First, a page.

Wednesday, September 30, 2009


I thought it would take me longer than it did, but I finished the book THE MOUSE THAT ROARED - DISNEY AND THE END OF INNOCENCE by Henry A. Giroux already. It wasn't a long book, clocking in at 173 pages, with many of them being pages of sources and footnotes. It's a well documented work, done from an academic perspective. Not my usual cup of tea.

But it was still interesting, even if I found myself skimming various paragraphs of argument in order to get to his point. The book consists of an introduction and 5 chapters. The intro is titled "Disney's Troubled Utopia", and it takes the approach that one cannot separate Disney as a teacher and a purveyor of values and knowledge from the mega-corporation, and that this is the angle that the book will cover.

The five chapters are titled "Disney and the Politics of Public Culture", "Learning with Disney", "Children's Culture and Disney's Animated Films" "Memory, Nation and Family in Disney Films", and "Turning America into a Toy Store". Giroux seems to be arguing that since Disney is tying its marketing and sales to the idea that they are the embodiment of American patriotism, responsibility comes with the content they deliver. That content is imprinting upon young minds and shaping them into some Disney version of a consumer; that is, one who will buy lots and lots of Disney products. I can't say I disagree with this point, but wonder how much of an effect they are actually having on young minds. And I think that some of the responsibility for this issue lies with parents. Disney is, after all, a corporation beholden to the interests (ie, turning a profit) of their shareholders. When he discusses their control over the news, however, and the potential for abuse (like the tale he cites where, after acquiring ABC/Cap Cities, the upper management killed a 20/20 piece that was going to be critical of the new owners), I feel there is a significant potential for abuse. And there is a responsibility by the company to keep editorial content free of corporate control.

The rest of the book seems to be a lot of analysis suggesting that Disney is in it for money and not for the best interests of the public. I would suggest that most of us already know this. The same holds true for every corporation. Ostensibly our government is supposed to be in it for the public's interest, and I believe that generally they are. Where do we draw the line with a corporation? I suppose when they actually break a law. You can't blame a guy for trying, as the saying goes. They want to sell tickets to their films, they want to sell their videos, their toys, and they want to have people visit their theme parks and properties. That's what they do.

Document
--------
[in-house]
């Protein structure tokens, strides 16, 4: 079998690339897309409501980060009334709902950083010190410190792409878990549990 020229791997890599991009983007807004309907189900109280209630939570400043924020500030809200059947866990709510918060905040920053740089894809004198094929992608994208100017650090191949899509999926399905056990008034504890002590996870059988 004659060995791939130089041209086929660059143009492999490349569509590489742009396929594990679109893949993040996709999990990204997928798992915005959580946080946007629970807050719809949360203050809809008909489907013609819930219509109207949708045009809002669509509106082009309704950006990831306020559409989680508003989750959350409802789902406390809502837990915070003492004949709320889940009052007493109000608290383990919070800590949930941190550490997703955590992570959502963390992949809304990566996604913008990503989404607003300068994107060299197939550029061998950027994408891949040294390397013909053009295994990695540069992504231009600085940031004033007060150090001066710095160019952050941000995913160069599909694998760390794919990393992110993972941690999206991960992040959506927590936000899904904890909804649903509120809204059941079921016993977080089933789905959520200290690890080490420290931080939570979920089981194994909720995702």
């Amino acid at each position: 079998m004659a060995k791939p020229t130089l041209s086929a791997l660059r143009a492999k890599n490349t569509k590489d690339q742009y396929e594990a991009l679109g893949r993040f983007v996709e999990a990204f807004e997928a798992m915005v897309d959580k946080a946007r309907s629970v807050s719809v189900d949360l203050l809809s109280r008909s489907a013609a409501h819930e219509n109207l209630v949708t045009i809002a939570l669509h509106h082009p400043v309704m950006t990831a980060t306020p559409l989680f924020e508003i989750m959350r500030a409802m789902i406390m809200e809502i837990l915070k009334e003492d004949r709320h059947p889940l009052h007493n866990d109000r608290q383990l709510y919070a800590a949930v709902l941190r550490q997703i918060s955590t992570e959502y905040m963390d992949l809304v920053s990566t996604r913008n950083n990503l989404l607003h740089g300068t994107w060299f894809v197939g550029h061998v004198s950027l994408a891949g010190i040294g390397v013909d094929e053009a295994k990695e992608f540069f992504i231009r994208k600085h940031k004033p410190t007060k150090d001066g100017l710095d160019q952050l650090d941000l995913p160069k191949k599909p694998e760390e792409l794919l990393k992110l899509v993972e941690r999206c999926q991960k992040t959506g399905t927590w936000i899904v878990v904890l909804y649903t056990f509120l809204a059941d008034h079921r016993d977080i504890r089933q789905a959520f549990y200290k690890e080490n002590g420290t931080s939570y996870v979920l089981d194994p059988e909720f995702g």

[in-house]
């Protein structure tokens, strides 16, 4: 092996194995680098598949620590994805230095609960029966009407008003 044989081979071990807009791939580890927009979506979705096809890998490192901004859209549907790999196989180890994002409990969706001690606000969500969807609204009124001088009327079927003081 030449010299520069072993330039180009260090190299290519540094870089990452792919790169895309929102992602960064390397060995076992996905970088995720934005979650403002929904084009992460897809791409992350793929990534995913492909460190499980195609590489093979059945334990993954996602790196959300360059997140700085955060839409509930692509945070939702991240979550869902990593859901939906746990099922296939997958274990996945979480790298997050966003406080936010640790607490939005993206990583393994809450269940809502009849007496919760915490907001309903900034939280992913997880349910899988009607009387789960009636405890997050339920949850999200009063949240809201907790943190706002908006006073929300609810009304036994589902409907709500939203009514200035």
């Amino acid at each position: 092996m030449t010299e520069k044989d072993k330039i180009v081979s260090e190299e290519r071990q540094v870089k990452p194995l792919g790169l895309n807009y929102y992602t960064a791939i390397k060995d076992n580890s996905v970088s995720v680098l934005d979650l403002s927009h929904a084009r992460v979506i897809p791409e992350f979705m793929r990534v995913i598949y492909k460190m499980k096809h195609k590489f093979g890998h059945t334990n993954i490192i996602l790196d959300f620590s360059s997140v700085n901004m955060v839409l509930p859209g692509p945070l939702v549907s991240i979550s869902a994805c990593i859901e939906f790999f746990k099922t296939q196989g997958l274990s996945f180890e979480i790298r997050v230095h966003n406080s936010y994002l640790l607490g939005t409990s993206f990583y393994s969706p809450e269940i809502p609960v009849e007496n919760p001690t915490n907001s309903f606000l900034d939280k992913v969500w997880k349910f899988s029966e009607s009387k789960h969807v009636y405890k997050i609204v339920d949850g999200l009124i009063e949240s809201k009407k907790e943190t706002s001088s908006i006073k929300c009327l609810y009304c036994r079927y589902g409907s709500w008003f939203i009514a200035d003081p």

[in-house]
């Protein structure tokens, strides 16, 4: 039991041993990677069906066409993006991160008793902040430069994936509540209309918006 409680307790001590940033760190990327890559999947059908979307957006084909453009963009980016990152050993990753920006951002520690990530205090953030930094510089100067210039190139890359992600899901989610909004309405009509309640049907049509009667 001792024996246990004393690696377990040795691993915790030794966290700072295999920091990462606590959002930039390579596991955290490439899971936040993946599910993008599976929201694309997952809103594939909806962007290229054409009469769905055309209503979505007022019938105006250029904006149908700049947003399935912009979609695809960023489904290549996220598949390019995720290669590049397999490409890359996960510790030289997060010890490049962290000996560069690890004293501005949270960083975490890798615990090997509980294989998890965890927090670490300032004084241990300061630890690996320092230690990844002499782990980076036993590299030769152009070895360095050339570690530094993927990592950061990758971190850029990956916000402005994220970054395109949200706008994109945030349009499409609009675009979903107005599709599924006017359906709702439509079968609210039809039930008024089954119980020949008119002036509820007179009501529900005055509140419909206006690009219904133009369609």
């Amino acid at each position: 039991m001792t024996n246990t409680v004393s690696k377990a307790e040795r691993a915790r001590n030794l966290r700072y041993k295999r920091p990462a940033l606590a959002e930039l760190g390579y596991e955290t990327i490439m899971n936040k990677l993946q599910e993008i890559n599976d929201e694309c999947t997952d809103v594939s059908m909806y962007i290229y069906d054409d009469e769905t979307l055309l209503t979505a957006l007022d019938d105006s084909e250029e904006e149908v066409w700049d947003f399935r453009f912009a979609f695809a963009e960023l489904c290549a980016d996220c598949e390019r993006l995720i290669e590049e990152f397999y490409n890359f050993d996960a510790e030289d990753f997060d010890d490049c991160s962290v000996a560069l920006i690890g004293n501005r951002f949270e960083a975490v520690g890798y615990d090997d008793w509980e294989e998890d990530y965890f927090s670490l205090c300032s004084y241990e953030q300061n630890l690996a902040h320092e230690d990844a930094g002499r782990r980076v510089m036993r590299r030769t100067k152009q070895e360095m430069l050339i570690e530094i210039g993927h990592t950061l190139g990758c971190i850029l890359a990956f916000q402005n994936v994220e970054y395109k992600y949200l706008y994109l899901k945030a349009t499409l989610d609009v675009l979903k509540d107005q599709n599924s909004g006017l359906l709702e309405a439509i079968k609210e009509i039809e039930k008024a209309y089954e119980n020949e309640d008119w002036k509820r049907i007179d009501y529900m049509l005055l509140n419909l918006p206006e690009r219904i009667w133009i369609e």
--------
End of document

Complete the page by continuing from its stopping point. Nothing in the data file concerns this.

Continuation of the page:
There is a bunch of interesting analysis of Disney's cartoons and then also of two pictures that I believe were released through Touchstone: Good Morning Vietnam and Pretty Woman. Giroux gives the reader the most sinister of readings of underlying messages for all of these films, claiming racism and paternalism, suppression of women's rights, and a whitewashing of culture to promote white middle class culture...which also happens to be the target for Disney's corporate marketing strategy. I suppose it's one way of looking at it, and Giroux points out early on that it isn't the only way, that not everyone will get these messages out of the cartoons or films. But it also seems to me, based on the type of analysis, that one could make a scholarly analysis of almost any fictional work and find similar undertones if one wishes.

All in all, it's a thought provoking book, but it often seems to be talking about stuff I never got from the company or from its films. Still, I'd recommend it to anyone who is interested in "Disney Studies".

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